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November is National Life Writing Month
Since 1999 writers of all levels have tried their hand at writing an entire novel during National Novel Writing Month (NaNoWriMo). NanNoWriMo challenges participants to write as much as they can—preferably a 50,000 word story—from November 1 thru to the last day of the month.
Perhaps you’ve tried the novel writing challenge and decided that fiction just isn’t your thing. I recently discovered on Sharon Lippincott‘s “Heart and Craft of Life Writing” blog that November is also National Life Writing Month. We’ve all heard it said that each of us has a book inside. If the book inside of you is not a novel, perhaps it is a memoir.
"I've never met a person who couldn't turn personal and family stories into interesting, well-written accounts," says Denis Ledoux on scrapyourstories.com. Ledoux is the originator of National Life Writing Month and the author of Turning Memories Into Memoirs, A Handbook for Writing Lifestories.
As a fan of life writing over the years I’ve eagerly devoured the memoirs of Abigail Thomas, asha bandele, bell hooks, Sidney Poitier and Rebecca Walker to name a few. Then there are authors like Geneen Roth who write about a specific issue using their own life as an example.
In celebration of National Life Writing Month, I borrowed several life writing books from the library. I’ll provide a few highlights from each book below.
The Memoir Book by Patti Miller
If you’re an aspiring memoirist, but unsure of what the topic should be, Miller says you can write about anything and everything. “Memoir can explore any experience of being human and can be shaped by any number of parameters or themes…Whatever you have done, whatever happened to you, whatever concerns you, is a fit subject for memoir,” writes Miller.
Some would be memoirists may not write their books because they are afraid of what other people will think. “This is for writers who feel paralyzed or blocked by a person or persons who might disapprove of the memoir,” writes Miller. “You simply name all the people who might be upset, disapproving or in any way limiting to your writing, and mentally lock them away in a cupboard in your mind…Then start with the phrase, It is very difficult for me to write about—and continue.”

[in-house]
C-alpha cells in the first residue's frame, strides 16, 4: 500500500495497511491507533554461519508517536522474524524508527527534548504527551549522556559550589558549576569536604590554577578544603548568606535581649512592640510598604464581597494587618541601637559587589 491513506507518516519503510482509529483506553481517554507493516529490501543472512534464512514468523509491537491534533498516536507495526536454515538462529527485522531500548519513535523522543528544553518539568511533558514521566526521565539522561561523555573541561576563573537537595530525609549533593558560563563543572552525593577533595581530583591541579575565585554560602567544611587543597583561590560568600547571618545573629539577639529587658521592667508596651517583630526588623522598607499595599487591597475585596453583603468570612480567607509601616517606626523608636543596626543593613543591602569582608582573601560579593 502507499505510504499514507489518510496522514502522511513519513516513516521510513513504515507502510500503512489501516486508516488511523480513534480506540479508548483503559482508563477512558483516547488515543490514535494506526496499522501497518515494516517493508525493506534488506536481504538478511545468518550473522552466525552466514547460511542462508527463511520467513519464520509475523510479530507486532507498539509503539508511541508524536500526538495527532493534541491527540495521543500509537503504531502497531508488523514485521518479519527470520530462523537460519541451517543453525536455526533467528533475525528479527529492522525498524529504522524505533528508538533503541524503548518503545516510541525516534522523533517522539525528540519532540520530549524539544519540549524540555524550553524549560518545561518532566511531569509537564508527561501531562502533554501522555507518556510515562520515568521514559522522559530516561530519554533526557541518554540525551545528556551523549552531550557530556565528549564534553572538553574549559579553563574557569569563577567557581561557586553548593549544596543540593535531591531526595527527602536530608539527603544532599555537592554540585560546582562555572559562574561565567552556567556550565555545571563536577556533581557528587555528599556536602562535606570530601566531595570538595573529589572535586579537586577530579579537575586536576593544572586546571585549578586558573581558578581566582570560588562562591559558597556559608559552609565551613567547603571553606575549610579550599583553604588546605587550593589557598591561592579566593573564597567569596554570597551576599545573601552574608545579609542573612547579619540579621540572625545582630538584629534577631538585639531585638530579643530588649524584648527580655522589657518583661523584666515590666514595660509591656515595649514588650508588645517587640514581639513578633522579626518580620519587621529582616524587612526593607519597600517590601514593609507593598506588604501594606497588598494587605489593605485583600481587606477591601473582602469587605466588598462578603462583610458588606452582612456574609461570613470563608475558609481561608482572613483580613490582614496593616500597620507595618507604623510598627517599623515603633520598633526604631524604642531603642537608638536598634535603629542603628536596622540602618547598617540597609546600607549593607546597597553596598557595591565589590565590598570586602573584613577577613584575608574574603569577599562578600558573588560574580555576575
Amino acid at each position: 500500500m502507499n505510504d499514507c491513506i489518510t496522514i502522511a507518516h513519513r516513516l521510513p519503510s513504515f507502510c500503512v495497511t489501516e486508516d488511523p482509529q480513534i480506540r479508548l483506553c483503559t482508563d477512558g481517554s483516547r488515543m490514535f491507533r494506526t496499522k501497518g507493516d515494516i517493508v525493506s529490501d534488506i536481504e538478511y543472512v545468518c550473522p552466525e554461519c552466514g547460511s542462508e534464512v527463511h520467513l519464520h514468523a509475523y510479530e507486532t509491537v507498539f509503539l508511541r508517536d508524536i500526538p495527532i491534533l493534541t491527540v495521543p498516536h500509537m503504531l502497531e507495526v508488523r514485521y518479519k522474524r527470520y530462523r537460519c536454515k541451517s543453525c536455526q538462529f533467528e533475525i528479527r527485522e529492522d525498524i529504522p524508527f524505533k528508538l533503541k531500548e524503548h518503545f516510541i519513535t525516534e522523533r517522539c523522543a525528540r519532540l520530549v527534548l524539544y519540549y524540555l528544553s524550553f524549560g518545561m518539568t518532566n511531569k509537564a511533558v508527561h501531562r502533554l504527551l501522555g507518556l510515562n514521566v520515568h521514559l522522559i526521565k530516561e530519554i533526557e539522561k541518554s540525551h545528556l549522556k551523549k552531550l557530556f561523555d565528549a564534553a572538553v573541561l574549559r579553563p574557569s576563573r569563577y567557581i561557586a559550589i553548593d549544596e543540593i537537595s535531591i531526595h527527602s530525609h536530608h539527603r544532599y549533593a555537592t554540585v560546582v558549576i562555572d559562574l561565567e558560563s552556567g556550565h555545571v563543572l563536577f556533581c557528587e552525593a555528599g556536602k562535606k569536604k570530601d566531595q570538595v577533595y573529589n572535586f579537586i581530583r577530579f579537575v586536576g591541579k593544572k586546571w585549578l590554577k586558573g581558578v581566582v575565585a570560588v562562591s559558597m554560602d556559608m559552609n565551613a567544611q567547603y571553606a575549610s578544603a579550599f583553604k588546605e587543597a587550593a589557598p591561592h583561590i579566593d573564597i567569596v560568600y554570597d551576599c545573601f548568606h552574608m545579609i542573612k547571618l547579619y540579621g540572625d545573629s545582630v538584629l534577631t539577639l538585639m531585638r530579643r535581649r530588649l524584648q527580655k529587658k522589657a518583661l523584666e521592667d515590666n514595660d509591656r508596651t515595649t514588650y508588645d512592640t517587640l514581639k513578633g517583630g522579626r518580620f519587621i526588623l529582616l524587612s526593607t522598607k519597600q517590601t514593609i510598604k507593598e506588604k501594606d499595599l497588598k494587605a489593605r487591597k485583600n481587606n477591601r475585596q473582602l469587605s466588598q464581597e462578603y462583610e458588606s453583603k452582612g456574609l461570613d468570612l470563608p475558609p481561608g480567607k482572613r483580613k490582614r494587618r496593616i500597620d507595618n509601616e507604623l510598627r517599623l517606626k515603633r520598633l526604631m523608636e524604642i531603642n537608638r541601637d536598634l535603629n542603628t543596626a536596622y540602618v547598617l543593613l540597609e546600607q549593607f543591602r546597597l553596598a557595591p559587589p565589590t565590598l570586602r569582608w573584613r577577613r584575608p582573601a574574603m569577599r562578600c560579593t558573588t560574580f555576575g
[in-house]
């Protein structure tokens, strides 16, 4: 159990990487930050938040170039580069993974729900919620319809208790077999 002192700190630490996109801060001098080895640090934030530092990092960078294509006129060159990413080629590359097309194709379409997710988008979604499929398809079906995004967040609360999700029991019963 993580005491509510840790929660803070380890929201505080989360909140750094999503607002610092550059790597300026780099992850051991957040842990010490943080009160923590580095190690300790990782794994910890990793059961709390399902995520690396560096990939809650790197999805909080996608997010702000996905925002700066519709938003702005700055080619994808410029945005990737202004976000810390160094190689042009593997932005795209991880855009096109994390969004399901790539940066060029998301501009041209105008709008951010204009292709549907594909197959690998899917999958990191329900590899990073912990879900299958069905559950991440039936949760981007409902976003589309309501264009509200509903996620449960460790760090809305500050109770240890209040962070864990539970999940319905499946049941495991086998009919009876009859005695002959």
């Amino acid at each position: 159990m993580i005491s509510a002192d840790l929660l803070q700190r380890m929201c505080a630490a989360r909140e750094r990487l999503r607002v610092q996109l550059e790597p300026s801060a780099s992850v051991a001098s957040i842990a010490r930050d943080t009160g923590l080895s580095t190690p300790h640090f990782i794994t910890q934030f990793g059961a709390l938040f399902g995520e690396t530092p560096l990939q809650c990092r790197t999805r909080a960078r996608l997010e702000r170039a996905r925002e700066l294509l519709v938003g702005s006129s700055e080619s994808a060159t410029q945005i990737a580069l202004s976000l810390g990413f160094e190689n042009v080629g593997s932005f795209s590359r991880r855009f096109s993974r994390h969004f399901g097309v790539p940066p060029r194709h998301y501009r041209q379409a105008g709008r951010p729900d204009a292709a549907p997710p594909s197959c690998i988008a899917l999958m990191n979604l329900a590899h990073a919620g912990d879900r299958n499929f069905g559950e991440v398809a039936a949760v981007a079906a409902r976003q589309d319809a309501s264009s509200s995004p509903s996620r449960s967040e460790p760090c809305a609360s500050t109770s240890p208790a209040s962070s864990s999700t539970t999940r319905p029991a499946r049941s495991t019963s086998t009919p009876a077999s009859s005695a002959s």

How to Write About Yourself by Alison Chisholm and Brenda Courtie
The authors of this book recommend starting out with other smaller projects before tackling a full-length memoir. They suggest first writing readers’ letters to the editor of a publication, articles or short stories based on your life.
“Every life has the potential to be shared with succeeding generations of the family or with the world at large,” write Chisholm and Courtie. “Your story is unique, and this uniqueness endows it with a special beauty. Your story is one person’s crusade, one person’s adventures, one person’s tale of striving and surviving.”
The Power of Memoir: How to Write Your Healing Story by Linda Joy Myers, Ph.D. lists these resources for further information:
The Association of Professional Genealogists: www.agpen.org
Association of Personal Historians www.personalhistorians.org
Also the National Association of Memoir Writers (http://www.namw.org/) offers a self paced Memoir Writing course at a discount for current members.
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